Risk & Compliance

Kenneth Lay Indicted on 11 Counts

Indictment suggests that Enron's former chairman will be tried together with former chief executive officer Jeffrey Skilling and former chief accou...
Stephen TaubJuly 9, 2004

After months (if not years) of speculation, former Enron chairman and chief executive officer Kenneth Lay was indicted for his role in the collapse and bankruptcy of the one-time high-flying energy giant.

A handcuffed Lay was paraded in front of TV cameras early Thursday after surrendering to the Federal Bureau of Investigation. “You guys are up early,” he said to reporters outside the FBI’s offices. “Nice of you all to show up this morning.”

Lay was charged with 11 criminal counts, including securities and bank fraud, in an indictment handed up Wednesday and unsealed Thursday, according to Reuters.

The indictment alleged that Lay — who returned to the role of Enron’s chief executive officer after the abrupt departure of Jeffrey Skilling in August 2001 — deceived banks, employees, and industry analysts by concealing $7 billion in company losses, according to Bloomberg.

The new indictment supersedes an earlier version of the charges against other former Enron officers. According to Reuters, the 11 counts against Lay were added to an earlier indictment against Skilling and former chief accounting officer Rick Causey, indicating that they would be tried together.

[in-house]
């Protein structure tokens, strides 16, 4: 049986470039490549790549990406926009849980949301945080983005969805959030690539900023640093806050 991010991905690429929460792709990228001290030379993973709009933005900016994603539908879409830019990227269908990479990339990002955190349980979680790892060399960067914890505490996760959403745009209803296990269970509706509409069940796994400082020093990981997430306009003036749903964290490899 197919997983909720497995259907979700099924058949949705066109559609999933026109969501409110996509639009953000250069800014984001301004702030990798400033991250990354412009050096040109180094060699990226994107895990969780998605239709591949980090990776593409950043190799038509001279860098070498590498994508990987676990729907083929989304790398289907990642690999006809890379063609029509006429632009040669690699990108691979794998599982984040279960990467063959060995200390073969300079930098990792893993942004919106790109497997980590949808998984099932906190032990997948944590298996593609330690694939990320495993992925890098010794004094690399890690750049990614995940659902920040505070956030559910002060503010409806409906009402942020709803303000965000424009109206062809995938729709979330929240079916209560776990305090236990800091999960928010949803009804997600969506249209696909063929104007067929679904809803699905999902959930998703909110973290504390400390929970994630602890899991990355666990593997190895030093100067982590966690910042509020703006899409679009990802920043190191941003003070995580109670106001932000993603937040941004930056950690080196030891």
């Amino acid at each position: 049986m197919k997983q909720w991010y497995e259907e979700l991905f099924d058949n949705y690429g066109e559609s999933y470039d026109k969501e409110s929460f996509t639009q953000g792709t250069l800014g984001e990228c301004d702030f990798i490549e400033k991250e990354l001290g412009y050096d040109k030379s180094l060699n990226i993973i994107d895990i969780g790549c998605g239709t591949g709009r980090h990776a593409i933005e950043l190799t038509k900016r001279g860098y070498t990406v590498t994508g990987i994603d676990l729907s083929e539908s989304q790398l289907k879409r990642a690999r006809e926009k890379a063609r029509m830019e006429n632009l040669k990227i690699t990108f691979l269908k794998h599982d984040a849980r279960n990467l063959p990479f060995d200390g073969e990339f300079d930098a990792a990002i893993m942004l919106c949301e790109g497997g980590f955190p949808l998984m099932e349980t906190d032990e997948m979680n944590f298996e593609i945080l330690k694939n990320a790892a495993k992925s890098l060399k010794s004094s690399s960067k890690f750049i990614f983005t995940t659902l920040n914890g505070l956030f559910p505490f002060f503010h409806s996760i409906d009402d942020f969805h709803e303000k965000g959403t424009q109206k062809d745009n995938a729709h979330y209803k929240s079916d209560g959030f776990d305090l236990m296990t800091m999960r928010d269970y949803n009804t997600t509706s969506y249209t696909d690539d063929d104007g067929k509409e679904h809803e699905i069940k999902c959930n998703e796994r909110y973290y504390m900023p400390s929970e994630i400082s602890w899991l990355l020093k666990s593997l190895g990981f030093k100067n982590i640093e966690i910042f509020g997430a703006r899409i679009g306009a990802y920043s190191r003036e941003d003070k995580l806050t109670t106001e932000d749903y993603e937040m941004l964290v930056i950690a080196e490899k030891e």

Lay’s lawyer, Mike Ramsey, said his client should be tried separately from other defendants. “Ken Lay was CEO and chairman,” Ramsey said, according to Bloomberg. “He is the first person who ought to go to trial.”

Lay pleaded not guilty to the criminal charges and was freed on a $500,000 bond. He faces up to 175 years in prison if convicted on all counts.

In addition, the Securities and Exchange Commission filed civil charges against Lay for his role in what it asserted was “a wide-ranging scheme to defraud by falsifying Enron’s publicly reported financial results and making false and misleading public representations about Enron’s business performance and financial condition.”

The commission also alleged that Lay made more than $90 million from engaging in illegal insider trading of Enron’s stock.

The SEC said it is seeking disgorgement of these gains, civil penalties, a permanent bar from acting as a director or officer of a publicly held company, and an injunction against future violations of the federal securities laws.

“From the very beginning, our mandate has been to hold accountable those who contributed to the false portrayal of Enron as a viable, thriving entity. As Enron’s chairman and chief executive officer, Mr. Lay was an engaged participant in the ongoing fraud, and must therefore be called to account for his actions,” said Stephen Cutler, director of the SEC’s Enforcement Division, in a statement. The commission also filed an amended complaint seeking to add Lay to its pending action against Skilling and Causey.